• Ethical issues: What are our responsibilities, as childhood scholars, to address the intergenerational and environmental justice issues posed by the Anthropocene? What do these mean for new (or established) modes of public engagement?
    • Material issues: How might the Anthropocene configure new materialities of childhood – from the composition of children’s bodies, the food they eat and their health, to children’s engagements in processes such as raw material extraction, the construction industries, the processing of waste and the generation/consumption of energy? How might forms of relational or ‘nexus’ thinking enable us to adequately broach such entangled materialities in ways that also attend to the particularities of being young, in the first part of the twenty-first century?
    • Political issues:  What are some of the political implications of the figure of the Anthropocene for the study of 21st century childhoods?  How might this figure be deployed to further particular political agendas and/or to expose existing power relations? In what ways does the figure of the Anthropocene engage or extend beyond traditional terms of political debate in childhood studies – around voice, agency, rights and participation, for instance?
    • Issues of differentiation:  Does the Anthropocene further differentiate the radically uneven lived experiences of 21st century children? Will the futures of children in some parts of the world be more adversely affected than others?
    • Disciplinary and methodological issues: What new modes of inquiry, what methods, and what inter-/cross-/trans-disciplinary alliances, might be necessary for witnessing how childhoods are entangled with the Anthropocene? How might social-scientific scholarship in childhood studies engage with disciplines such as history, medicine, nanoscience, archaeology, and architecture?
  • Pedagogical issues: What new pedagogies might be necessary given the uncertain ecological future we bequeath to children and intensifying concerns for sustainability?

Format and submitting an abstract

The conference will comprise two keynotes with associated paper sessions, and more open fora for critical and creative discussion. We are hoping to publish papers from the conference in a special journal issue of the journal Discourse.

We welcome abstracts for 15-minute papers on any of the above topics. Please send your abstract (no more than 200 words) to Professor Peter Kraftl (p.kraftl@bham.ac.uk) by March 10th 2017. Please also contact Peter if you would like to make an informal inquiry about the conference.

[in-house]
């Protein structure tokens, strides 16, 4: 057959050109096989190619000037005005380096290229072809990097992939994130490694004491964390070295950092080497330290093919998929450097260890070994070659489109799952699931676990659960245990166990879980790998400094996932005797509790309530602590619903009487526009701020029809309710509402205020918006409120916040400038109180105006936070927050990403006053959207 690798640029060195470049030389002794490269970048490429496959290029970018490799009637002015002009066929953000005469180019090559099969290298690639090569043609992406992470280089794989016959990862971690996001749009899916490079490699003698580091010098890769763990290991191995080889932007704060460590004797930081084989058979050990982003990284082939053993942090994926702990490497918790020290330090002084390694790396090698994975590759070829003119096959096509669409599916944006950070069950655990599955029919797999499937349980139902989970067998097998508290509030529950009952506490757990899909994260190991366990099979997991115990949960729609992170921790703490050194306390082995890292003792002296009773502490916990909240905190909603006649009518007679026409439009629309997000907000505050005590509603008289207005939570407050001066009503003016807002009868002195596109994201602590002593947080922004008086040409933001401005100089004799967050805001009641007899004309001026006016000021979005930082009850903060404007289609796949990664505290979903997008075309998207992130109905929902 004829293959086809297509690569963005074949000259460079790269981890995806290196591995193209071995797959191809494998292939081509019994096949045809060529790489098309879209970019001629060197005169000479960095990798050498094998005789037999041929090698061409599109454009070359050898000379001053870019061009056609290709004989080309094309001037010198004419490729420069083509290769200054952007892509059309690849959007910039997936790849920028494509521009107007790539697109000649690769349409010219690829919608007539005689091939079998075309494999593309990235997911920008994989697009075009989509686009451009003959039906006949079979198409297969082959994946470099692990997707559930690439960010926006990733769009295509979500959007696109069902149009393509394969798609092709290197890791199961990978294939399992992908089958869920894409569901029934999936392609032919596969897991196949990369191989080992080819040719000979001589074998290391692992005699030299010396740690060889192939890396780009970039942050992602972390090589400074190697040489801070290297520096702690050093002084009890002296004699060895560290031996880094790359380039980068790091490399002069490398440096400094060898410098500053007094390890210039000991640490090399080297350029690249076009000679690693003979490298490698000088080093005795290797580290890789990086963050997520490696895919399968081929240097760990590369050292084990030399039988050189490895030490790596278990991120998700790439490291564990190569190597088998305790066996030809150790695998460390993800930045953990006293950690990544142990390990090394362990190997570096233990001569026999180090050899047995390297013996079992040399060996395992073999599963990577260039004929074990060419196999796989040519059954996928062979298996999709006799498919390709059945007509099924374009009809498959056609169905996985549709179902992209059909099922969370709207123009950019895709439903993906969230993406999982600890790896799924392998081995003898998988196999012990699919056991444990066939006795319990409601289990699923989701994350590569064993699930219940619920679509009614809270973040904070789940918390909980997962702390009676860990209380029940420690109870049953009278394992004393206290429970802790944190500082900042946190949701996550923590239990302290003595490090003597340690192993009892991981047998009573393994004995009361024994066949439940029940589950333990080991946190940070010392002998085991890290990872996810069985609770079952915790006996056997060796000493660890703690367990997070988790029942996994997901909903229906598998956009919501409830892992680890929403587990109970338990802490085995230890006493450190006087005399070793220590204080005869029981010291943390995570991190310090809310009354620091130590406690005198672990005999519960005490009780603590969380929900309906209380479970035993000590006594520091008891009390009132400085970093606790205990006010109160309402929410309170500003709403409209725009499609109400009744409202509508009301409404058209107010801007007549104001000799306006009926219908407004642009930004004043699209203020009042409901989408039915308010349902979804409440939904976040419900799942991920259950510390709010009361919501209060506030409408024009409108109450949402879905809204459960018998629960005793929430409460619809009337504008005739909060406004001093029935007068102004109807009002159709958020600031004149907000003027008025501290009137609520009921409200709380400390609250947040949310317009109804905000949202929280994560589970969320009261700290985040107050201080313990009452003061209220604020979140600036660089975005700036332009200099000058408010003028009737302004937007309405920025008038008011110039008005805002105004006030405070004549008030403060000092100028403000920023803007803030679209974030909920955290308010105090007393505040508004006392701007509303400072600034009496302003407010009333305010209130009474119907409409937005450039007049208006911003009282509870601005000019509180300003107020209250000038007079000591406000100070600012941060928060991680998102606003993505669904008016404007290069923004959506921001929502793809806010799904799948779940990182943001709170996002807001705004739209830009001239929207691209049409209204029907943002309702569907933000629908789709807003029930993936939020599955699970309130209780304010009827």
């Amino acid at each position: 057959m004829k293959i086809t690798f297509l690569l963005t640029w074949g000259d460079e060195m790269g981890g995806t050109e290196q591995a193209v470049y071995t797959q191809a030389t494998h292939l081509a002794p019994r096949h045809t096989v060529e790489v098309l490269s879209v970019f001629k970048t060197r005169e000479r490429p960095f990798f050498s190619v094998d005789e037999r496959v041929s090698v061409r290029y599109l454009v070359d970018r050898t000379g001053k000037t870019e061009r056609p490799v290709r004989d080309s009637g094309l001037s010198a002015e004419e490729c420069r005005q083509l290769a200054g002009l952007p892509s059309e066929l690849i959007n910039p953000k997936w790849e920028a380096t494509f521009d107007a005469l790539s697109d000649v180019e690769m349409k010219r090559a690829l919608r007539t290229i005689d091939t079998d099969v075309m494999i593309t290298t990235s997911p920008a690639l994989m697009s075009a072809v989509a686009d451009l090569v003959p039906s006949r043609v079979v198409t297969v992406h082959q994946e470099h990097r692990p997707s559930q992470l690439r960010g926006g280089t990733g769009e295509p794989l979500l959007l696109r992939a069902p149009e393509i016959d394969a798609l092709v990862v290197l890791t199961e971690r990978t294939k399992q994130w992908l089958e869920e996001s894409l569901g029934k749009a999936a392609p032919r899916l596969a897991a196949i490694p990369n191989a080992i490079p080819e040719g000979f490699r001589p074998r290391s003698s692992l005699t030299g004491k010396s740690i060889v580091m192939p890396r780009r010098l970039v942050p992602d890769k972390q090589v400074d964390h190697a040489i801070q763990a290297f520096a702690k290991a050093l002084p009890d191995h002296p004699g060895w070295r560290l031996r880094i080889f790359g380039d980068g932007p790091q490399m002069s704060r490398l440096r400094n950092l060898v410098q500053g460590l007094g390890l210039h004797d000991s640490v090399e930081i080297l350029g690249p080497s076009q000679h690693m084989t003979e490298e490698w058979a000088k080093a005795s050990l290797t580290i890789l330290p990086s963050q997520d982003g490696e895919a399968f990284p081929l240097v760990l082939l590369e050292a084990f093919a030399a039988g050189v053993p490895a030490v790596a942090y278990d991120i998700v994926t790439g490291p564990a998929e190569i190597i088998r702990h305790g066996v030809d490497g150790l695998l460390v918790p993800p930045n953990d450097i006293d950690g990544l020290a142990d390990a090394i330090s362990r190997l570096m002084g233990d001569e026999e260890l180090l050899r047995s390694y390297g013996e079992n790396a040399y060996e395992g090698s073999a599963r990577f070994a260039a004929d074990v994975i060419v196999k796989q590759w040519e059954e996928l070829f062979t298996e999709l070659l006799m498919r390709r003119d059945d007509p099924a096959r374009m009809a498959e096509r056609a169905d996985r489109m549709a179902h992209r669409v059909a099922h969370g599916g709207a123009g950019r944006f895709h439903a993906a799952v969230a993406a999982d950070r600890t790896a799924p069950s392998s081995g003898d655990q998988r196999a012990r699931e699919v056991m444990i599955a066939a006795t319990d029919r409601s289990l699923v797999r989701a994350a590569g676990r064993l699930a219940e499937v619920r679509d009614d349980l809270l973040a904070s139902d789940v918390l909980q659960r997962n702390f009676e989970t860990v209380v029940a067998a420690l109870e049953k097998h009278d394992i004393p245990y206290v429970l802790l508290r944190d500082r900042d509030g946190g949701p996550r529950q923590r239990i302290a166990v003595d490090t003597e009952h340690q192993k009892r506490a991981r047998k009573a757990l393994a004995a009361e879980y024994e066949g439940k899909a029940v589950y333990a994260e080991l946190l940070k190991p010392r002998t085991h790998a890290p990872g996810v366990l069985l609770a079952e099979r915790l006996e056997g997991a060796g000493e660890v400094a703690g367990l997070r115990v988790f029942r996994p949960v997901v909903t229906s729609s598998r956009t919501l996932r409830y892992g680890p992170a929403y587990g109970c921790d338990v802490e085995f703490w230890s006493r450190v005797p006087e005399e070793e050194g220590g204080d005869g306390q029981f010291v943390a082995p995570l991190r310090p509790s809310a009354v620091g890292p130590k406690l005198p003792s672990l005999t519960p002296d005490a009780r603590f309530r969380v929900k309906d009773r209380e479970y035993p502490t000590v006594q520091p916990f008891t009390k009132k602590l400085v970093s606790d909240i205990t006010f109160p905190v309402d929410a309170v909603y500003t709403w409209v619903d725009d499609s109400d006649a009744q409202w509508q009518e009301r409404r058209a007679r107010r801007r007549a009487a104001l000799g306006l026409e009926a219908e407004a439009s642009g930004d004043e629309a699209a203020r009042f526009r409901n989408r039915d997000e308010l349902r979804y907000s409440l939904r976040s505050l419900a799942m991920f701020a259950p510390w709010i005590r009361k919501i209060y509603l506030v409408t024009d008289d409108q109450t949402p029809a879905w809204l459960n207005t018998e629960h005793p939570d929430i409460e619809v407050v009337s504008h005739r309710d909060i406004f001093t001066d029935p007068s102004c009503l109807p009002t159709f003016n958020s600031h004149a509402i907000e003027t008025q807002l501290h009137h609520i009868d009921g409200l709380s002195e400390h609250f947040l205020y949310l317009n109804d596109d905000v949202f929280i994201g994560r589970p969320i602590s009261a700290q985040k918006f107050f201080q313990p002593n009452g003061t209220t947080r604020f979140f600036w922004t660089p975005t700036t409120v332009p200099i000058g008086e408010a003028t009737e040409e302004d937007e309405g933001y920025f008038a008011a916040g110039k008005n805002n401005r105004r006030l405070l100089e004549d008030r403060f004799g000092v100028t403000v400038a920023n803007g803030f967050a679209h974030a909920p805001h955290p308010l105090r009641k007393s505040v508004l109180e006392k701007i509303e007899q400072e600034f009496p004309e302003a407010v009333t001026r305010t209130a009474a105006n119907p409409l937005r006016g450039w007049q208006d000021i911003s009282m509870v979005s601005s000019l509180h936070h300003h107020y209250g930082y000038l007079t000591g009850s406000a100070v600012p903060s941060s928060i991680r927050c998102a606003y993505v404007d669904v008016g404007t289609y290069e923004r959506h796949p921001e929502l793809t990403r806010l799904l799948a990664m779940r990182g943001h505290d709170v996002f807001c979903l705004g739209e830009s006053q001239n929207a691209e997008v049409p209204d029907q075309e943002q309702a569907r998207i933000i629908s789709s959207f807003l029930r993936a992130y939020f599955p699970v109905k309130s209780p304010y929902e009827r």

Registration and cost

Further details on how to register for the conference will be provided in due course. There will be a charge for waged participants of £25 per person, to cover room hire and catering costs. The event will be free of charge for unwaged participants and graduate students.

Graduate student workshop

There will be a workshop – linked to the themes of the conference – on the morning of 7th June. This will be for graduate students only, and will be run by Peter Kraftl, Veronica Pacini-Ketchabaw and Affrica Taylor, offering a less formal space for theoretical, methodological and ethical discussion. Further details will be provided in due course. This event will be free of charge to all participants.

Places will be limited to 25 and registration for the conference is not mandatory to take part in this workshop (although advised!). If you wish to register for a place, please contact Peter Kraftl using the E-Mail address shown above. Places will be allocated on a first-come, first-served basis, with a deadline of 31st March 2017.

Funding and sponsorship

 This event is part-funded by the University of Birmingham and the ESRC/FAPESP/Newton ‘(Re)Connect the Nexus’ project (www.foodwaterenergynexus.com).

The event is co-organised and sponsored by:

  • The Adapting to Energy and Environmental Uncertainties research subtheme, School of Geography, Earth and Environmental Sciences, University of Birmingham;
  • The Geographies of Children, Youth and Families Research Group (Royal Geographical Society with IBG);
  • The new Children and Childhoods Network at the University of Birmingham.